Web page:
The set of elementary particles produced in collisions of cosmic rays with the upper layers of the atmosphere. Among them are antiprotons. Scientists have speculated that the negatively charged antiprotons moving along the magnetic field lines of the earth, to form a kind of antiproton belt. However, to register these particles until recently it was not possible.
In the new study, experts analyzed data collected in low orbit for 850 days, the instrument PAMELA (a Payload for Antimatter Matter Exploration and Light-nuclei Astrophysics — "The payload for the study of matter and astrophysics antisostavlyayuschey light nuclei"). Among other things, this device, created jointly by Russia, Sweden, Italy and Germany, could register antiprotons. Separately, the researchers examined the information that PAMELA collected when the satellite remote sensing of the Earth "Resource-DK1" flew through the South Atlantic anomaly — a region where the Van Allen Belt fits most closely to the earth's surface. In this region, the unit was 1.7% of the total flight time.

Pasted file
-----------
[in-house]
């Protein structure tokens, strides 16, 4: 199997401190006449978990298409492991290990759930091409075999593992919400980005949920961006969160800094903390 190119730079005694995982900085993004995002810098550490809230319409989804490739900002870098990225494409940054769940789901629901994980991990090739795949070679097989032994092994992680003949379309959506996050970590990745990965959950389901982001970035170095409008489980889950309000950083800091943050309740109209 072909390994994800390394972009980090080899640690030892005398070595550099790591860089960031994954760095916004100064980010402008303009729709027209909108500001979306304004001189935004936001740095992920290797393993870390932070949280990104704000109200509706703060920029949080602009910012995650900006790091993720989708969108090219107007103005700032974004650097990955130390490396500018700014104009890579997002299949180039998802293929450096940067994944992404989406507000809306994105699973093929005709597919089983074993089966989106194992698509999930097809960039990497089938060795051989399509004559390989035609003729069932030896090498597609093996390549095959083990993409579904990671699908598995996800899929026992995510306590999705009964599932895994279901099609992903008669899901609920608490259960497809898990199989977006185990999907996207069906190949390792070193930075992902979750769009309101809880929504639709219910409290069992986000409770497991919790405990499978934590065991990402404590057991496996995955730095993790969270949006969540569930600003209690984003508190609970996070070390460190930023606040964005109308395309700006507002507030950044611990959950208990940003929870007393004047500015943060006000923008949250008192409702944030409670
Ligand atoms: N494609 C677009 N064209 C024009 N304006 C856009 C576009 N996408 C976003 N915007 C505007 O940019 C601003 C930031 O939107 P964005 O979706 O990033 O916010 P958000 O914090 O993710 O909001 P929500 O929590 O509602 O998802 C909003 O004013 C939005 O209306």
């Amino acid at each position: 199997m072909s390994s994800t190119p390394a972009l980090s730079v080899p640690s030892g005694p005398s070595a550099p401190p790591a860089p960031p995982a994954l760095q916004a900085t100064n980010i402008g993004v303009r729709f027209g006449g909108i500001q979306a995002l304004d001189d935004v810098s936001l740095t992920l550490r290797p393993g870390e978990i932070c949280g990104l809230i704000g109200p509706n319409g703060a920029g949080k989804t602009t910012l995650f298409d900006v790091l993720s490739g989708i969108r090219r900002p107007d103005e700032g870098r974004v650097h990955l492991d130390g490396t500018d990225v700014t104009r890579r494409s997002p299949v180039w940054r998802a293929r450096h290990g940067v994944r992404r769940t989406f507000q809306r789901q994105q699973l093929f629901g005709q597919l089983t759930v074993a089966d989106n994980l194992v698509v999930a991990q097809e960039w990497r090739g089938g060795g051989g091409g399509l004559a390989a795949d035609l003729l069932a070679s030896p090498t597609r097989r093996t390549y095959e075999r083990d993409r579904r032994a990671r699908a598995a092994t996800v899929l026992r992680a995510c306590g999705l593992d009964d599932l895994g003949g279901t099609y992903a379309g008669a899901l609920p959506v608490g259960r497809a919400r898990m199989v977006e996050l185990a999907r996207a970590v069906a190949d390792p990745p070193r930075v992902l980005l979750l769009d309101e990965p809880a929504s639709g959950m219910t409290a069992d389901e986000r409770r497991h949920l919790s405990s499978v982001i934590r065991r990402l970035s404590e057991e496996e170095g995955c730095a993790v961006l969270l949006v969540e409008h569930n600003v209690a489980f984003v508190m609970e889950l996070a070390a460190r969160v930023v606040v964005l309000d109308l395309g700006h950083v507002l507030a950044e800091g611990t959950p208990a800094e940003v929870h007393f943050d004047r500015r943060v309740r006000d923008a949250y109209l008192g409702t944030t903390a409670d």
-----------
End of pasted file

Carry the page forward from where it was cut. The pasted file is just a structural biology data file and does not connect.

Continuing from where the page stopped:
As a result, it was found that while the apparatus is in the anomaly, he recorded 28 antiprotons. Such a recording frequency of antiparticles significantly (by several orders of magnitude) than the frequency of their registration in the upper atmosphere. According to scientists, this is proof of the existence of the antiproton belt that in the anomaly close to the Earth. The researchers themselves point out that the number of antiprotons compared with other charged particles trapped by the magnetic field of the Earth, is extremely small.